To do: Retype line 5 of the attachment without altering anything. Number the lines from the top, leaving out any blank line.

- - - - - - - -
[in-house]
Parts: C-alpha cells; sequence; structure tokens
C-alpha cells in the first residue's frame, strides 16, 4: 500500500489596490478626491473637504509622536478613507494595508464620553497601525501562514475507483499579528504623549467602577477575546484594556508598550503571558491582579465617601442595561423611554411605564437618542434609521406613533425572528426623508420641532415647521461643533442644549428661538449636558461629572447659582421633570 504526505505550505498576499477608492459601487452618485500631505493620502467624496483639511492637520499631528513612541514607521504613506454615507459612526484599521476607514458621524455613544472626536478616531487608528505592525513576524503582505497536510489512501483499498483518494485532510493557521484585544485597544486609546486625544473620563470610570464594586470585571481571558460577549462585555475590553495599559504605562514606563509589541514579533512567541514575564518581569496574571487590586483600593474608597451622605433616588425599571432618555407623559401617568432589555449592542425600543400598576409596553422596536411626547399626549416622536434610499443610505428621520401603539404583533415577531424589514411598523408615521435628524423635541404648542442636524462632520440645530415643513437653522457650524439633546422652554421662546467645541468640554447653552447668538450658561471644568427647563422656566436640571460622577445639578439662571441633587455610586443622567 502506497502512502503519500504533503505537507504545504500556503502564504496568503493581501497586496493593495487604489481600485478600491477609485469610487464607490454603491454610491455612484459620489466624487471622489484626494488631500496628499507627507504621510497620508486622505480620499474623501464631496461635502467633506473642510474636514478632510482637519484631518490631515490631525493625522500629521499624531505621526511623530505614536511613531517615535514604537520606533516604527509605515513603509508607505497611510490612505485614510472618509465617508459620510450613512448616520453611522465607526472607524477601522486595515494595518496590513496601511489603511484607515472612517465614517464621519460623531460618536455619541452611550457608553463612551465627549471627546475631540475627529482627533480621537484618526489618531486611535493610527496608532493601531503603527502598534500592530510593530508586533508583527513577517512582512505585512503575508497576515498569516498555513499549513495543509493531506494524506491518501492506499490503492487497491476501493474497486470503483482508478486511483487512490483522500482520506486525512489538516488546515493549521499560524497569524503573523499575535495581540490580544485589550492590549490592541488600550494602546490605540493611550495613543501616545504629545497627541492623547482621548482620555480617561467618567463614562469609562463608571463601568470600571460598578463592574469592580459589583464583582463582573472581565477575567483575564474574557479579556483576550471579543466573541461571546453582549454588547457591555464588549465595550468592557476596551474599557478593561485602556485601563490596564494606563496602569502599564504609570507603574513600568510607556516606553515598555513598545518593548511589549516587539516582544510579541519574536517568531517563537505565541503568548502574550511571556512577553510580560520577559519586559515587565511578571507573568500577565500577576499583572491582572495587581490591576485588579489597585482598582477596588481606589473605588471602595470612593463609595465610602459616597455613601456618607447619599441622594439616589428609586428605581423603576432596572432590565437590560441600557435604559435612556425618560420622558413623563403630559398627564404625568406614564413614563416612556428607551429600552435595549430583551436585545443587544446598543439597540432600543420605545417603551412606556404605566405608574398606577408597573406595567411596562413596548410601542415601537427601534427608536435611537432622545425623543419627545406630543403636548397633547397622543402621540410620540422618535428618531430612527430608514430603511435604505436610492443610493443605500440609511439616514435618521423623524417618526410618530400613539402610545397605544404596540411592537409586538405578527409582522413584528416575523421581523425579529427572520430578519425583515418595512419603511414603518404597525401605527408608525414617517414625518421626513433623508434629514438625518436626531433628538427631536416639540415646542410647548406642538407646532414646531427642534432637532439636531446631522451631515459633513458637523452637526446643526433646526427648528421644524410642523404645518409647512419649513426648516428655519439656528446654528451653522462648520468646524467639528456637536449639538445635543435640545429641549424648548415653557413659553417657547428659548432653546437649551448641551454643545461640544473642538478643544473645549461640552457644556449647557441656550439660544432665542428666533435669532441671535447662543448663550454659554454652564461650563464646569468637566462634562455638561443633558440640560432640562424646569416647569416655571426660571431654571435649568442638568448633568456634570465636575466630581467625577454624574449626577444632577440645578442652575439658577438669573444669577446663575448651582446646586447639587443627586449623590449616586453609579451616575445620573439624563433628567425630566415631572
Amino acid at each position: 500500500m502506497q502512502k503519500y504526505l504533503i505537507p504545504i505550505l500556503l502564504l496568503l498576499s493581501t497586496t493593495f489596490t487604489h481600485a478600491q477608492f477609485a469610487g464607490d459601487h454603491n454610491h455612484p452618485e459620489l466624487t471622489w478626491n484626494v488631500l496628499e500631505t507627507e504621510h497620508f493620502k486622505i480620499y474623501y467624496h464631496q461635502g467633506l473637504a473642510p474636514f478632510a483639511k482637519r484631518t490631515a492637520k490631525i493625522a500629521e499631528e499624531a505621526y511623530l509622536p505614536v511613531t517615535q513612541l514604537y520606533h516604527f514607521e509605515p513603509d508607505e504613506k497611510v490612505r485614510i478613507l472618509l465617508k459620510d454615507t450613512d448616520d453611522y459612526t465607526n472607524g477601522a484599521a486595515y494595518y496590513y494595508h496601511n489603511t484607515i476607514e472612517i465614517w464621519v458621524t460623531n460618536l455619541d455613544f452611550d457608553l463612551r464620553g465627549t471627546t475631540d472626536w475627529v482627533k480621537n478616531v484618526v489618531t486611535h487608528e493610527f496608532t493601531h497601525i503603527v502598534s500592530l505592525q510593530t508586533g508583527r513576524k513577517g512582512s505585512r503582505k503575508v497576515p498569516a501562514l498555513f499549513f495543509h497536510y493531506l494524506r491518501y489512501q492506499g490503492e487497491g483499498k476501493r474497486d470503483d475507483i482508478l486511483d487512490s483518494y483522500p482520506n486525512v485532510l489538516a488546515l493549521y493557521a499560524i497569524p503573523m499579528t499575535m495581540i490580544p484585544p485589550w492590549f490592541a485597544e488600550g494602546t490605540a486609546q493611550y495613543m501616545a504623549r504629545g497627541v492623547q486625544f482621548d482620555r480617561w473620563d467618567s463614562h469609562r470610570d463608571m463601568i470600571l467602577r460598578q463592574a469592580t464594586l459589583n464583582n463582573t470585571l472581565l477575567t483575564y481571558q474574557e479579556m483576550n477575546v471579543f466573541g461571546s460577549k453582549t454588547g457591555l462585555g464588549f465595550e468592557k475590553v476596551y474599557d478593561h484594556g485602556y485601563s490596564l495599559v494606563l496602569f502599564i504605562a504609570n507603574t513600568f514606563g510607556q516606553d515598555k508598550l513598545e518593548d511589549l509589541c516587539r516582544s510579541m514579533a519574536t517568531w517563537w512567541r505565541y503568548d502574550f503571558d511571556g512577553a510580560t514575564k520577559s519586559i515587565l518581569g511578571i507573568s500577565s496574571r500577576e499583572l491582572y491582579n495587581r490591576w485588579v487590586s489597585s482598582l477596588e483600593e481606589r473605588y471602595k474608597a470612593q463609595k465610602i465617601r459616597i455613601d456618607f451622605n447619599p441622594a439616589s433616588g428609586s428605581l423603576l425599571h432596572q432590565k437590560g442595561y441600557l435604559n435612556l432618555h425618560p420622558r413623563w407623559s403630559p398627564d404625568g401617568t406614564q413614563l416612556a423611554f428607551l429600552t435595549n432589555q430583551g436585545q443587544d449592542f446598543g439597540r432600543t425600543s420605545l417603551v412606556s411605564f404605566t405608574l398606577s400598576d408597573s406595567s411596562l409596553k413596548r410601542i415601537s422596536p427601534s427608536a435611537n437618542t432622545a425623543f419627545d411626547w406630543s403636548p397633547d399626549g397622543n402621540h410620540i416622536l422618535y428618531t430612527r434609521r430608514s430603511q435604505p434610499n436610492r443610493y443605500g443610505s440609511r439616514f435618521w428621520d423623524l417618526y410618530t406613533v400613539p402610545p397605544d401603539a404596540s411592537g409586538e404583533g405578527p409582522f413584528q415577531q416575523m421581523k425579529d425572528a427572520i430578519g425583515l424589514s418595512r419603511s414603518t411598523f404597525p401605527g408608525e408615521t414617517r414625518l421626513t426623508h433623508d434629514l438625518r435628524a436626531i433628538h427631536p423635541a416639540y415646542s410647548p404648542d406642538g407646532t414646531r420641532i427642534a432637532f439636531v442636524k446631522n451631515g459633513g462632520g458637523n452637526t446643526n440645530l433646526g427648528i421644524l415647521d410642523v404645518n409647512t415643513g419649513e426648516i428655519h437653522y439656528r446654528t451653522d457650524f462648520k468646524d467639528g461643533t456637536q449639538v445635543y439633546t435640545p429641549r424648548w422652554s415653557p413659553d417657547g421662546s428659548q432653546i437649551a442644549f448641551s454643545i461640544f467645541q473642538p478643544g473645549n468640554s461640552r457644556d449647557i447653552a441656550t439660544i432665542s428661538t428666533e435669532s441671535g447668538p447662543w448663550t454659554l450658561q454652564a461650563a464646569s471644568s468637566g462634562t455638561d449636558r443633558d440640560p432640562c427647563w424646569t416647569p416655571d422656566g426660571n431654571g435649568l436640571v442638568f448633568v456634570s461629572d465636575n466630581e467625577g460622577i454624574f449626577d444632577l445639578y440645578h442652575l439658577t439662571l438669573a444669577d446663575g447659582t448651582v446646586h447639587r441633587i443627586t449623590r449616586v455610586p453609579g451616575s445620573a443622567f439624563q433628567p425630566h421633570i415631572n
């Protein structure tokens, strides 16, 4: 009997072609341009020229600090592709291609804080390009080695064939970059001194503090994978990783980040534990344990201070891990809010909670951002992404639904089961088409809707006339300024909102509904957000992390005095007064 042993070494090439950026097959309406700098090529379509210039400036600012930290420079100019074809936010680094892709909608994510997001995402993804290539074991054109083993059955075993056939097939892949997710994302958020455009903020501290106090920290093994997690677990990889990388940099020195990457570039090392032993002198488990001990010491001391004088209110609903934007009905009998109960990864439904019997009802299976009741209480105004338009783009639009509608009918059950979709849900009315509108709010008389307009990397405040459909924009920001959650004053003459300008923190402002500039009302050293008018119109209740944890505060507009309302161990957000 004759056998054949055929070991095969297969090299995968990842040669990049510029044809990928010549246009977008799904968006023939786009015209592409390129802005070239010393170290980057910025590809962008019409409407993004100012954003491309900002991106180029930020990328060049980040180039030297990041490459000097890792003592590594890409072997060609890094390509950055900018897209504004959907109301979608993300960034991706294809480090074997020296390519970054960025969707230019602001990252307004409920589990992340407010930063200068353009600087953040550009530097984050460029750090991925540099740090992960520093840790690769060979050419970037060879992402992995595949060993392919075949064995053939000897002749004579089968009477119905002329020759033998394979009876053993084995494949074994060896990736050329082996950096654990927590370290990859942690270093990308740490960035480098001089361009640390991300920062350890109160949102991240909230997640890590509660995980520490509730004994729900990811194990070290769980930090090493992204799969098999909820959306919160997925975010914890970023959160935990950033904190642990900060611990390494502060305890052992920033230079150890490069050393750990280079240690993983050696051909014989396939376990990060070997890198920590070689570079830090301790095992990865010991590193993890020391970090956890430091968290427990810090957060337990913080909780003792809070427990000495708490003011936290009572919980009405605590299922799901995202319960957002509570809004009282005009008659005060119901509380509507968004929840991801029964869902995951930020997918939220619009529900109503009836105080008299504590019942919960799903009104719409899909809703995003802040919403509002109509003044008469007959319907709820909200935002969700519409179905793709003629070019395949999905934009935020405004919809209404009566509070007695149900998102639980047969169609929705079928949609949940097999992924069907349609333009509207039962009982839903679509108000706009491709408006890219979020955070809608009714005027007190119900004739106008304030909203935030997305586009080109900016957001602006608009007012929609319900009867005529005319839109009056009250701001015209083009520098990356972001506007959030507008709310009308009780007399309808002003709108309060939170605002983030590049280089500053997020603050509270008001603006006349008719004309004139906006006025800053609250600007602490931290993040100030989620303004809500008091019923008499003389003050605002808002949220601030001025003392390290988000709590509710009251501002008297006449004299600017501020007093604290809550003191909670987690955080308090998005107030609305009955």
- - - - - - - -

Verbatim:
């Protein structure tokens, strides 16, 4: 009997072609341009020229600090592709291609804080390009080695064939970059001194503090994978990783980040534990344990201070891990809010909670951002992404639904089961088409809707006339300024909102509904957000992390005095007064 042993070494090439950026097959309406700098090529379509210039400036600012930290420079100019074809936010680094892709909608994510997001995402993804290539074991054109083993059955075993056939097939892949997710994302958020455009903020501290106090920290093994997690677990990889990388940099020195990457570039090392032993002198488990001990010491001391004088209110609903934007009905009998109960990864439904019997009802299976009741209480105004338009783009639009509608009918059950979709849900009315509108709010008389307009990397405040459909924009920001959650004053003459300008923190402002500039009302050293008018119109209740944890505060507009309302161990957000 004759056998054949055929070991095969297969090299995968990842040669990049510029044809990928010549246009977008799904968006023939786009015209592409390129802005070239010393170290980057910025590809962008019409409407993004100012954003491309900002991106180029930020990328060049980040180039030297990041490459000097890792003592590594890409072997060609890094390509950055900018897209504004959907109301979608993300960034991706294809480090074997020296390519970054960025969707230019602001990252307004409920589990992340407010930063200068353009600087953040550009530097984050460029750090991925540099740090992960520093840790690769060979050419970037060879992402992995595949060993392919075949064995053939000897002749004579089968009477119905002329020759033998394979009876053993084995494949074994060896990736050329082996950096654990927590370290990859942690270093990308740490960035480098001089361009640390991300920062350890109160949102991240909230997640890590509660995980520490509730004994729900990811194990070290769980930090090493992204799969098999909820959306919160997925975010914890970023959160935990950033904190642990900060611990390494502060305890052992920033230079150890490069050393750990280079240690993983050696051909014989396939376990990060070997890198920590070689570079830090301790095992990865010991590193993890020391970090956890430091968290427990810090957060337990913080909780003792809070427990000495708490003011936290009572919980009405605590299922799901995202319960957002509570809004009282005009008659005060119901509380509507968004929840991801029964869902995951930020997918939220619009529900109503009836105080008299504590019942919960799903009104719409899909809703995003802040919403509002109509003044008469007959319907709820909200935002969700519409179905793709003629070019395949999905934009935020405004919809209404009566509070007695149900998102639980047969169609929705079928949609949940097999992924069907349609333009509207039962009982839903679509108000706009491709408006890219979020955070809608009714005027007190119900004739106008304030909203935030997305586009080109900016957001602006608009007012929609319900009867005529005319839109009056009250701001015209083009520098990356972001506007959030507008709310009308009780007399309808002003709108309060939170605002983030590049280089500053997020603050509270008001603006006349008719004309004139906006006025800053609250600007602490931290993040100030989620303004809500008091019923008499003389003050605002808002949220601030001025003392390290988000709590509710009251501002008297006449004299600017501020007093604290809550003191909670987690955080308090998005107030609305009955």